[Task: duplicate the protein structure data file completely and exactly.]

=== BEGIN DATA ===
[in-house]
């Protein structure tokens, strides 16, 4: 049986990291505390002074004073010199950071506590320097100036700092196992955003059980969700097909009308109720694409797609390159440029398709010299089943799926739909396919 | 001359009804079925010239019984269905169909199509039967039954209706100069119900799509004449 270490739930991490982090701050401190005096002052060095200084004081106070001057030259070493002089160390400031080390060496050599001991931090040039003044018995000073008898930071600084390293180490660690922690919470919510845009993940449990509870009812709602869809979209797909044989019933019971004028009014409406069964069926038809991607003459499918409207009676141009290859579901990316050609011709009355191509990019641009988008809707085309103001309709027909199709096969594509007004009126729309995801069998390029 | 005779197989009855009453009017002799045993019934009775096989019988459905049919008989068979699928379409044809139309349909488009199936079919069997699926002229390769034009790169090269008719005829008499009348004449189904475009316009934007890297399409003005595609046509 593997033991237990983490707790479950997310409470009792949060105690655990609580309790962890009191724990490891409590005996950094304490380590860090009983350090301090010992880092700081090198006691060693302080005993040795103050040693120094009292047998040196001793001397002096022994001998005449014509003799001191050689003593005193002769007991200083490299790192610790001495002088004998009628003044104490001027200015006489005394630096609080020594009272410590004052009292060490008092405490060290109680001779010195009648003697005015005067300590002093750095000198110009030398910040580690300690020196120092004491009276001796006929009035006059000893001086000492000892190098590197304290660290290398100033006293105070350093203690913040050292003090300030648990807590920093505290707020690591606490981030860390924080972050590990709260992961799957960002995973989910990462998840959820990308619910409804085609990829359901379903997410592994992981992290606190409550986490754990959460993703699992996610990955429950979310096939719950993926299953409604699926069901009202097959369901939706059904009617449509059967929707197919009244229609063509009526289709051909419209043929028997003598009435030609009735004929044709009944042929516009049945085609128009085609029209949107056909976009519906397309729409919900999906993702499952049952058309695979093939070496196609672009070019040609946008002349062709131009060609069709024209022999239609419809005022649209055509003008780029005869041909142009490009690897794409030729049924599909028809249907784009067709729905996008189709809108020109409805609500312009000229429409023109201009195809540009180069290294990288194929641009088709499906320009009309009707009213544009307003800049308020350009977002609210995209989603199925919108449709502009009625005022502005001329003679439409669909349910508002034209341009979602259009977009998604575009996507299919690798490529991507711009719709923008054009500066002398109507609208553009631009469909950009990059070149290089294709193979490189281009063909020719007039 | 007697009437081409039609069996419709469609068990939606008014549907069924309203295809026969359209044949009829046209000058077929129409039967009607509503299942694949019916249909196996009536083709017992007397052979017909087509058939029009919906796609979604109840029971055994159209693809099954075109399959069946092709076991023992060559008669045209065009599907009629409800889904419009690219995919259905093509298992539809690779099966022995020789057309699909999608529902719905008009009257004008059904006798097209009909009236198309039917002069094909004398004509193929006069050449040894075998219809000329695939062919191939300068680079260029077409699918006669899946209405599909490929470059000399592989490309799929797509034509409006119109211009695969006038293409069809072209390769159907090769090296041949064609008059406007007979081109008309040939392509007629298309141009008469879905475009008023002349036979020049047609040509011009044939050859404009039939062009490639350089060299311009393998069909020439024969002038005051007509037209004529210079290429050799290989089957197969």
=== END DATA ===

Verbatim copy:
[in-house]
């Protein structure tokens, strides 16, 4: 049986990291505390002074004073010199950071506590320097100036700092196992955003059980969700097909009308109720694409797609390159440029398709010299089943799926739909396919 | 001359009804079925010239019984269905169909199509039967039954209706100069119900799509004449 270490739930991490982090701050401190005096002052060095200084004081106070001057030259070493002089160390400031080390060496050599001991931090040039003044018995000073008898930071600084390293180490660690922690919470919510845009993940449990509870009812709602869809979209797909044989019933019971004028009014409406069964069926038809991607003459499918409207009676141009290859579901990316050609011709009355191509990019641009988008809707085309103001309709027909199709096969594509007004009126729309995801069998390029 | 005779197989009855009453009017002799045993019934009775096989019988459905049919008989068979699928379409044809139309349909488009199936079919069997699926002229390769034009790169090269008719005829008499009348004449189904475009316009934007890297399409003005595609046509 593997033991237990983490707790479950997310409470009792949060105690655990609580309790962890009191724990490891409590005996950094304490380590860090009983350090301090010992880092700081090198006691060693302080005993040795103050040693120094009292047998040196001793001397002096022994001998005449014509003799001191050689003593005193002769007991200083490299790192610790001495002088004998009628003044104490001027200015006489005394630096609080020594009272410590004052009292060490008092405490060290109680001779010195009648003697005015005067300590002093750095000198110009030398910040580690300690020196120092004491009276001796006929009035006059000893001086000492000892190098590197304290660290290398100033006293105070350093203690913040050292003090300030648990807590920093505290707020690591606490981030860390924080972050590990709260992961799957960002995973989910990462998840959820990308619910409804085609990829359901379903997410592994992981992290606190409550986490754990959460993703699992996610990955429950979310096939719950993926299953409604699926069901009202097959369901939706059904009617449509059967929707197919009244229609063509009526289709051909419209043929028997003598009435030609009735004929044709009944042929516009049945085609128009085609029209949107056909976009519906397309729409919900999906993702499952049952058309695979093939070496196609672009070019040609946008002349062709131009060609069709024209022999239609419809005022649209055509003008780029005869041909142009490009690897794409030729049924599909028809249907784009067709729905996008189709809108020109409805609500312009000229429409023109201009195809540009180069290294990288194929641009088709499906320009009309009707009213544009307003800049308020350009977002609210995209989603199925919108449709502009009625005022502005001329003679439409669909349910508002034209341009979602259009977009998604575009996507299919690798490529991507711009719709923008054009500066002398109507609208553009631009469909950009990059070149290089294709193979490189281009063909020719007039 | 007697009437081409039609069996419709469609068990939606008014549907069924309203295809026969359209044949009829046209000058077929129409039967009607509503299942694949019916249909196996009536083709017992007397052979017909087509058939029009919906796609979604109840029971055994159209693809099954075109399959069946092709076991023992060559008669045209065009599907009629409800889904419009690219995919259905093509298992539809690779099966022995020789057309699909999608529902719905008009009257004008059904006798097209009909009236198309039917002069094909004398004509193929006069050449040894075998219809000329695939062919191939300068680079260029077409699918006669899946209405599909490929470059000399592989490309799929797509034509409006119109211009695969006038293409069809072209390769159907090769090296041949064609008059406007007979081109008309040939392509007629298309141009008469879905475009008023002349036979020049047609040509011009044939050859404009039939062009490639350089060299311009393998069909020439024969002038005051007509037209004529210079290429050799290989089957197969």